search of a Mission Station
Fashions in missions change about as quickly as they do
in Paris: holistic mission, urban mission, the 10-40 window, team
ministry, creative access, storying, and now something new and
mysterious called 3DM … If you don’t like the current fad, just wait
a few years and some budding missiologist in Pasadena or a mission
administrator will make it go away.
the time we became missionaries, the curtain was being drawn on just
such a fad – if a tradition that lasts over a century qualifies as
such. That was when the “mission station” went out of favor.
Well we remember a colleague who had transitioned off a mission station
exclaiming in a promotional video that “it is so great to live right
there among the people” – as if that was a radical new innovation.
mission station, for the uninitiated, typically consisted of several
missionary families living on a large compound which included some
combination of a hospital, an elementary school, a school for missionary
kids, a Bible school, an orphanage, or a printing facility. The concept
offered economies of scale, human networking in an age without
telephones (really just “team ministry” in modern parlance), and
security in places where there was none. In fact, it was called a
“station” because it would have typically been the next stop on a
multiday cross-country journey through what was otherwise virgin
wilderness. The downside of these stations as they got bigger was that
the missionaries could, if they wanted to, spend protracted periods of
time in their confines and comforts without ever interacting with the
people they came to reach.
the irony was not lost on us as we realized that here in Chageen, we
are, for better or worse, seeking to reinvent the mission station. We
find ourselves wishing for expatriate colleagues which, were they to
come, would constitute nothing less than a mission station as impressive
as anything in their heyday, circa 1955. But what is interesting to us
is that were such a thing to materialize, it would be the organic
evolution of ministry – not a fad, nor a nostalgic nod to history.
Real needs, real ministry opportunities, and carefully thought-out
strategies are conspiring to resurrect this icon of mission history. We
can’t help but think such ideals motivated our forbearers as well, and
perhaps modern missiology (which as a rule finds the notion passé) has
not been entirely fair to them.
We have pleaded for years for a midwife for our clinic. And when it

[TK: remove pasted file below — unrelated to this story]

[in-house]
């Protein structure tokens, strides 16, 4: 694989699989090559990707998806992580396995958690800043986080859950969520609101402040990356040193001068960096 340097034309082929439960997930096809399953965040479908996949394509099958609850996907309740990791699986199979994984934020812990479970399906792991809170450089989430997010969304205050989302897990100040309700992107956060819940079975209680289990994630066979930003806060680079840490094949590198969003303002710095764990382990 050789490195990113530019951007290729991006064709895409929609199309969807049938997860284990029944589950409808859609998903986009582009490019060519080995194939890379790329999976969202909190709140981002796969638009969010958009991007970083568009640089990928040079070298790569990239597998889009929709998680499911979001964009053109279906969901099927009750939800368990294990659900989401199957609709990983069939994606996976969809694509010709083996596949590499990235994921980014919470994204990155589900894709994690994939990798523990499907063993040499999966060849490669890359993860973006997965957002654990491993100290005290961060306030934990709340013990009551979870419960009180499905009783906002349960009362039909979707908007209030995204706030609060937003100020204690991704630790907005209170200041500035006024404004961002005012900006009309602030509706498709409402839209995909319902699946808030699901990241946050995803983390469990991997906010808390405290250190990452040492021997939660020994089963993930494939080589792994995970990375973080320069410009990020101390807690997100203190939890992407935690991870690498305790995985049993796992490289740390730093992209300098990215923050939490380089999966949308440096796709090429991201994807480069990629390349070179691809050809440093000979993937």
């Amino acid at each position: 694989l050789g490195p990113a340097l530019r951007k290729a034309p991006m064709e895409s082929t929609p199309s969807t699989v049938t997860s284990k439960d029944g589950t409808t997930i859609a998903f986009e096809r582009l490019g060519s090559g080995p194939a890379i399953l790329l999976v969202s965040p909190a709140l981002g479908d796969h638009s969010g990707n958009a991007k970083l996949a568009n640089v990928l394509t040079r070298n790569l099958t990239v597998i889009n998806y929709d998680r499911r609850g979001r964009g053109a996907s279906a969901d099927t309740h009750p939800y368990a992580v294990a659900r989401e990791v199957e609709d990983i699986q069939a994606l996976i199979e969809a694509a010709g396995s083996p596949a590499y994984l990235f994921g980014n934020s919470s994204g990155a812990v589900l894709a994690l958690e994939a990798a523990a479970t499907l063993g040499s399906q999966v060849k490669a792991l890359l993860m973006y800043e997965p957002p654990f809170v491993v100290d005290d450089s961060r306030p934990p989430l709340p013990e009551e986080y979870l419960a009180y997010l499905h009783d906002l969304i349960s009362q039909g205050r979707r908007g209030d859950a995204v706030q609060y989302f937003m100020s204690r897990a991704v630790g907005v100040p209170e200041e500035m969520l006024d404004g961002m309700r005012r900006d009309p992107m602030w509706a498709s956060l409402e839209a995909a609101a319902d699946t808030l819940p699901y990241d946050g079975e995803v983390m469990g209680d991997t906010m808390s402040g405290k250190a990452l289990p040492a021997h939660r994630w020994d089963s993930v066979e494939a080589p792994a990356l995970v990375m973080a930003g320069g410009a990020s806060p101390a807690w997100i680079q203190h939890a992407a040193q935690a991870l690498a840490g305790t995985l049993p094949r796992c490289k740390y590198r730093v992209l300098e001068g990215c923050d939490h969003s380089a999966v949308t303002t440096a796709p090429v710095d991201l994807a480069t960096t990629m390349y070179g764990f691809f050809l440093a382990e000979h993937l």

seemed the diagnostic abilities of the clinic staff were beyond
hopeless, we dared to ask for a bona-fide doctor. Neither has been
forthcoming. Every time we turn on the transmitter of the radio station
and hear our tired re-runs, we can’t help but wish for someone to help
us with the programming. So far, nobody. Meanwhile, the achilles’ heel
of the whole Protestant enterprise among the Kwong is the profound
ignorance of many of the pastors, which has compelled us to organize a
Bible school. In this case, we have been more fortunate in that for the
first year of the school, which will open in June 2017, a former
colleague will help us bring the Kwong teaching staff up to speed.
Similarly, we have been asking for years for someone to come help us
teach our Christian children in a “school of character and
literacy.” And as anyone who follows Diane on Facebook knows, we now
have all the makings of an orphanage as well.
doesn’t take a genius to see that if even half the people we have
wished for showed up, we would have a mission station. But for
now, we remain the only missionaries working with the Kwong. While it is
undeniable that we are greatly handicapped by our lack of expatriate
colleagues, and while it is not unfair to say that we would have
finished the translation of the New Testament by now if such helpers
were forthcoming, we can also see the hand of Providence in being left
to fend for ourselves with our Kwong colleagues. These circumstances
have no doubt forced us to force them up to the plate with an urgency
which probably would not have otherwise been the case. The price we pay
for this arrangement is a fairly high degree of mediocrity – diseases
misdiagnosed, maternal death in childbirth, perennially illiterate kids,
those tired re-runs, etc. – never mind two very tired missionaries.
But to put a brave face on it, maybe 20 years of mediocrity is better
than the few years of the perfection expatriate missionaries could give
us – followed by nothing at all.
just a building, but the clinic represents the many lives which are
saved each year by the dedicated staff – as well as many others which
might have been saved by more knowledgeable personnel.
radio station is just a couple months shy of its tenth anniversary. We
would love to see it get a new lease on life – for the honor of
Bible school is a work in progress. It offers perhaps the most promise
of any of our activities in giving the Kwong church the wherewithal to
endure to the generations to come.
the end of the day, it is not saving lives, nor tickling people’s ears
with the radio, nor even pouring knowledge into young pastors’ heads
which counts. It is seeing the church (this again the mere building in
our front yard) loving Christ, glorifying him, and awaiting his return.